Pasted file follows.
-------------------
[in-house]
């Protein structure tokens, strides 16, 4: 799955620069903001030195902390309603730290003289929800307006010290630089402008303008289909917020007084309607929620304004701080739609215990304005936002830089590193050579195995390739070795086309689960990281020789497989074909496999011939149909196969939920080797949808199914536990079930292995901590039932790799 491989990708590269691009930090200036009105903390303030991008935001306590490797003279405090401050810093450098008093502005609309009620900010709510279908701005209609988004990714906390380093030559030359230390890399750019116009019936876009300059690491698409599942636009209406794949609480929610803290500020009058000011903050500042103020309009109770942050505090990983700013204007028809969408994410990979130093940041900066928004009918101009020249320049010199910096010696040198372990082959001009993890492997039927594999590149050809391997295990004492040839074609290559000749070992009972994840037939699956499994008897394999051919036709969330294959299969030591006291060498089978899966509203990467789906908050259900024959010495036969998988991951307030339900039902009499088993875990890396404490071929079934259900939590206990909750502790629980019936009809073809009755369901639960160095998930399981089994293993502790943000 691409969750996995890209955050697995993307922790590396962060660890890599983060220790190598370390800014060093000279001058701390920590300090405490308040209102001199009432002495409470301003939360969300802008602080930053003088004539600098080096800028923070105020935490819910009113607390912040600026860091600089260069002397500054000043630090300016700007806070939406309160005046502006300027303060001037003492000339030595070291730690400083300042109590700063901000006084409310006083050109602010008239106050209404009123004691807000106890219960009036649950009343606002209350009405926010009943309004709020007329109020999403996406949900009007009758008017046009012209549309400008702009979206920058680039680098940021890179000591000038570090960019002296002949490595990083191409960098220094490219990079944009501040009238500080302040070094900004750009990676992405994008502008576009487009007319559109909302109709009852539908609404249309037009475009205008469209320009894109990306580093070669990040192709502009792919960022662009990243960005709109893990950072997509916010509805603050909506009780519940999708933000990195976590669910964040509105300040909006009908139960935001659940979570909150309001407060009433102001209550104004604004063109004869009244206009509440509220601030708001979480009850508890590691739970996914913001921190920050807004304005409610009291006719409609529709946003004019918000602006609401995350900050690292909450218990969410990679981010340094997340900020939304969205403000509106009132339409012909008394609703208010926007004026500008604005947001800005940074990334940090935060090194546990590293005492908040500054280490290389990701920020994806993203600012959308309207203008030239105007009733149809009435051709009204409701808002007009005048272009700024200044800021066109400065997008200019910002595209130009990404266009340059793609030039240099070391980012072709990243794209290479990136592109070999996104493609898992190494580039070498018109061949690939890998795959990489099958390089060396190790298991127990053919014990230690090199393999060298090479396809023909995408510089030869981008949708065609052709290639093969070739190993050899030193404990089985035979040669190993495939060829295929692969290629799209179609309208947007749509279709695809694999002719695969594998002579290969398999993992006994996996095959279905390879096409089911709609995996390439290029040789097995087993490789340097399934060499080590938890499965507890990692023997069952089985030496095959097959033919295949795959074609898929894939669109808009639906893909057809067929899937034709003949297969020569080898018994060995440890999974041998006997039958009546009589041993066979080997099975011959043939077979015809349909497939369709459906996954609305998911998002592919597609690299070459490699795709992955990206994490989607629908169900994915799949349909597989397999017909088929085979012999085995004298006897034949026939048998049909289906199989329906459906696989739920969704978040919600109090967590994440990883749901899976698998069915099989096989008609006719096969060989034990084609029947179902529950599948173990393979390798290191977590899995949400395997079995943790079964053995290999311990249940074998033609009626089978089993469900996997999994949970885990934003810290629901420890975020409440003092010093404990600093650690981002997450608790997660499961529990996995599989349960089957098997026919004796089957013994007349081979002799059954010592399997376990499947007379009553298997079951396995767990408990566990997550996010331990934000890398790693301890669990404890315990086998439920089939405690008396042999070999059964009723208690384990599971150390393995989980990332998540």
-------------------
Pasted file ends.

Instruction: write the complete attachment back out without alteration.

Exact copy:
[in-house]
């Protein structure tokens, strides 16, 4: 799955620069903001030195902390309603730290003289929800307006010290630089402008303008289909917020007084309607929620304004701080739609215990304005936002830089590193050579195995390739070795086309689960990281020789497989074909496999011939149909196969939920080797949808199914536990079930292995901590039932790799 491989990708590269691009930090200036009105903390303030991008935001306590490797003279405090401050810093450098008093502005609309009620900010709510279908701005209609988004990714906390380093030559030359230390890399750019116009019936876009300059690491698409599942636009209406794949609480929610803290500020009058000011903050500042103020309009109770942050505090990983700013204007028809969408994410990979130093940041900066928004009918101009020249320049010199910096010696040198372990082959001009993890492997039927594999590149050809391997295990004492040839074609290559000749070992009972994840037939699956499994008897394999051919036709969330294959299969030591006291060498089978899966509203990467789906908050259900024959010495036969998988991951307030339900039902009499088993875990890396404490071929079934259900939590206990909750502790629980019936009809073809009755369901639960160095998930399981089994293993502790943000 691409969750996995890209955050697995993307922790590396962060660890890599983060220790190598370390800014060093000279001058701390920590300090405490308040209102001199009432002495409470301003939360969300802008602080930053003088004539600098080096800028923070105020935490819910009113607390912040600026860091600089260069002397500054000043630090300016700007806070939406309160005046502006300027303060001037003492000339030595070291730690400083300042109590700063901000006084409310006083050109602010008239106050209404009123004691807000106890219960009036649950009343606002209350009405926010009943309004709020007329109020999403996406949900009007009758008017046009012209549309400008702009979206920058680039680098940021890179000591000038570090960019002296002949490595990083191409960098220094490219990079944009501040009238500080302040070094900004750009990676992405994008502008576009487009007319559109909302109709009852539908609404249309037009475009205008469209320009894109990306580093070669990040192709502009792919960022662009990243960005709109893990950072997509916010509805603050909506009780519940999708933000990195976590669910964040509105300040909006009908139960935001659940979570909150309001407060009433102001209550104004604004063109004869009244206009509440509220601030708001979480009850508890590691739970996914913001921190920050807004304005409610009291006719409609529709946003004019918000602006609401995350900050690292909450218990969410990679981010340094997340900020939304969205403000509106009132339409012909008394609703208010926007004026500008604005947001800005940074990334940090935060090194546990590293005492908040500054280490290389990701920020994806993203600012959308309207203008030239105007009733149809009435051709009204409701808002007009005048272009700024200044800021066109400065997008200019910002595209130009990404266009340059793609030039240099070391980012072709990243794209290479990136592109070999996104493609898992190494580039070498018109061949690939890998795959990489099958390089060396190790298991127990053919014990230690090199393999060298090479396809023909995408510089030869981008949708065609052709290639093969070739190993050899030193404990089985035979040669190993495939060829295929692969290629799209179609309208947007749509279709695809694999002719695969594998002579290969398999993992006994996996095959279905390879096409089911709609995996390439290029040789097995087993490789340097399934060499080590938890499965507890990692023997069952089985030496095959097959033919295949795959074609898929894939669109808009639906893909057809067929899937034709003949297969020569080898018994060995440890999974041998006997039958009546009589041993066979080997099975011959043939077979015809349909497939369709459906996954609305998911998002592919597609690299070459490699795709992955990206994490989607629908169900994915799949349909597989397999017909088929085979012999085995004298006897034949026939048998049909289906199989329906459906696989739920969704978040919600109090967590994440990883749901899976698998069915099989096989008609006719096969060989034990084609029947179902529950599948173990393979390798290191977590899995949400395997079995943790079964053995290999311990249940074998033609009626089978089993469900996997999994949970885990934003810290629901420890975020409440003092010093404990600093650690981002997450608790997660499961529990996995599989349960089957098997026919004796089957013994007349081979002799059954010592399997376990499947007379009553298997079951396995767990408990566990997550996010331990934000890398790693301890669990404890315990086998439920089939405690008396042999070999059964009723208690384990599971150390393995989980990332998540």